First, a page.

What happens during a biopsy?

A biopsy (taking a tissue sample) is one of the most commonly used medical examinations. Tissue samples can be analyzed in order to find out, for instance, whether a suspicious lump is harmless or dangerous. The doctor removes a small sample of tissue and sends it to a laboratory to be examined under a microscope. The tissue sample can often be removed in an outpatient setting (without an overnight stay).

When are biopsies necessary?

If a doctor feels something unusual during a physical examination (palpation), analyzing a sample of tissue can help to find out what it is. Biopsies might also be done to find out more if imaging techniques such as ultrasounds or x-rays show abnormal areas of tissue. Then chronically inflamed tissue can be diagnosed or cancer ruled out, for example. Samples of tissue can be taken from easily accessible parts of the body as well as from many internal organs.

Common biopsies include breast, prostate gland, skin and cervical biopsies. But tissue samples may also be taken to find out more about abnormal tissue in the liver, thyroid, stomach or muscles.

What exactly do biopsies involve?

Biopsies are relatively simple procedures that can often be done without having to stay overnight in hospital. The length of the procedure will depend on the part of the body or organ in question and which technique is used.

The doctor will first decide which exact area the tissue should be taken from. For internal organs, this is done with the help of imaging techniques such as ultrasound, (MRI) or (CT) scans. In endoscopy, the tissue sample can be taken during the examination – for example, from the stomach, colon or lungs.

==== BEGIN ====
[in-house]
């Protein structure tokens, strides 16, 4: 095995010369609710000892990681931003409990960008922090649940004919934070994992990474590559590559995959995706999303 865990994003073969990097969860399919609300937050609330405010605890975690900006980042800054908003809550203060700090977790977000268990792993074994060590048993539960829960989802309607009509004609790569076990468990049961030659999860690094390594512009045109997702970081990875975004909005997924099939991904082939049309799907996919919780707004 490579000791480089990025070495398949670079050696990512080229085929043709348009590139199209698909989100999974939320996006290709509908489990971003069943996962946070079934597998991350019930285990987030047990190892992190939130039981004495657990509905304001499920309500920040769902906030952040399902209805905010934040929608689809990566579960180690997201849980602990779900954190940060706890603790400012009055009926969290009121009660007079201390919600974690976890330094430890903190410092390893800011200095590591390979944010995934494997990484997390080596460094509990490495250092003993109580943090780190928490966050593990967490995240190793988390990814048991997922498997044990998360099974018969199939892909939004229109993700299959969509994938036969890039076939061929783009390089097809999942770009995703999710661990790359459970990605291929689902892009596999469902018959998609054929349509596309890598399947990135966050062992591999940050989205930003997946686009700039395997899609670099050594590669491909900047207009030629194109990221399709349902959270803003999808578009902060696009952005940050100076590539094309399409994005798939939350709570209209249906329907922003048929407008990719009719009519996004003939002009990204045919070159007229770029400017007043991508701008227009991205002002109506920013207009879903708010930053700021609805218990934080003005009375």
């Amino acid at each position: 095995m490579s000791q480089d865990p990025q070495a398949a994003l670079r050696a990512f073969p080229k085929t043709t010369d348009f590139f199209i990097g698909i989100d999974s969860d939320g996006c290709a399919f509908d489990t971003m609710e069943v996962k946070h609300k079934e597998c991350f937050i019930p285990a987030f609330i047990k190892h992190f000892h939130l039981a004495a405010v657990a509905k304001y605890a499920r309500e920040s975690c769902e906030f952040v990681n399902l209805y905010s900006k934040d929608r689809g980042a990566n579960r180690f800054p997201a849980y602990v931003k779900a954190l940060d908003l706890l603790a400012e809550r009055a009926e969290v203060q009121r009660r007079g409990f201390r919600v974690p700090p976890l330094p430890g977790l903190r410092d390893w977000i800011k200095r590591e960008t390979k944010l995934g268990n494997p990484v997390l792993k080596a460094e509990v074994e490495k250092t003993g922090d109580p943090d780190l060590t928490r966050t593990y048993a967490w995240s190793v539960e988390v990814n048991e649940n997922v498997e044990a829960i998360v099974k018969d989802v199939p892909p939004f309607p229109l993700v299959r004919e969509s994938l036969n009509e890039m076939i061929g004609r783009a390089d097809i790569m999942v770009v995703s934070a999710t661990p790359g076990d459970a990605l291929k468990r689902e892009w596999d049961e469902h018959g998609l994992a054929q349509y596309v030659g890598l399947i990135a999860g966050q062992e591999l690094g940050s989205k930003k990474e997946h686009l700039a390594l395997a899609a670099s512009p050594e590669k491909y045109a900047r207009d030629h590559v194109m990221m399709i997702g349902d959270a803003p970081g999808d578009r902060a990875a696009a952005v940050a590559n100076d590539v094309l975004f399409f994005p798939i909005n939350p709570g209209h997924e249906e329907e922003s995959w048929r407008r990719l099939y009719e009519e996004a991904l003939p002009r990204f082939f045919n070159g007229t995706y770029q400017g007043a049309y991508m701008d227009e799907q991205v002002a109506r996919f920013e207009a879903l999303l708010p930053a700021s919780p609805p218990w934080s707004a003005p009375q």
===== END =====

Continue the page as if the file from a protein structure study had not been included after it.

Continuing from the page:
If a tissue sample is removed through a cut in the skin, the skin is disinfected first. Usually just a local anesthetic is needed for a biopsy, depending on the size of the instrument to be used. After an outpatient biopsy has been completed, the wound is covered with a wound dressing. Antibiotics are sometimes prescribed to prevent , for instance after a prostate biopsy.

If the procedure involves an internal organ, such as the liver or kidney, or if the person has poor general health, a hospital stay is often needed. Several biopsies may be needed if the disease is at an advanced stage or if the organ is difficult to reach, such as the prostate gland.

Illustration: Performing a biopsy – as described in the article

Performing a biopsy

What different types of biopsies are there?

There are two main types of biopsies:

  • Incisional biopsies: Only a part of the abnormal tissue is removed.
  • Excisional biopsies: The entire abnormal area is cut out.

Excisional biopsies are mostly done when skin cancer is suspected, but they are also done when looking at colon (which may turn into bowel cancer). The amount of tissue taken depends on the organ in question, the size of the abnormal area, and the type of tissue.

If only a small sample is needed, a needle biopsy is typically done. Here the doctor puts a very thin hollow needle into the tissue. Depending on the diameter of the needle, samples of either individual cells (fine needle biopsies) or small pieces of tissue (core needle biopsies) can be taken. In an open biopsy, by contrast, surgery is done to expose and remove the tissue.

What can a biopsy find?

The tissue sample is examined in a laboratory using a microscope. Dyes can be used to see certain cells or enzymes that may be signs of disease. If cancer is discovered, the tissue sample may also be used to find out what type of tumor it is and how much it has spread through the tissue.

What possible complications are there?

A biopsy may cause bleeding or bruising. A wound or damage to nearby tissue are also possible.

Some people worry that the biopsy may accidentally allow cancer cells to spread to healthy tissue and other parts of the body. But experts currently agree that this is unlikely to happen.

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Deutsches Krebsforschungszentrum (DKFZ). Biopsie: So werden Gewebeproben entnommen. 2012.

Errors NPtRBB. Report of the National Panel to Review Breast Biopsy Errors: Findings and recommondations. 2012.

Lüllmann-Rauch R. Taschenlehrbuch Histologie Stuttgart: Thieme 2012.

Pschyrembel Online. 2021.

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Updated on April 25, 2022
Next planned update: 2025

Authors/Publishers:

Institute for Quality and Efficiency in Health Care (IQWiG, Germany)

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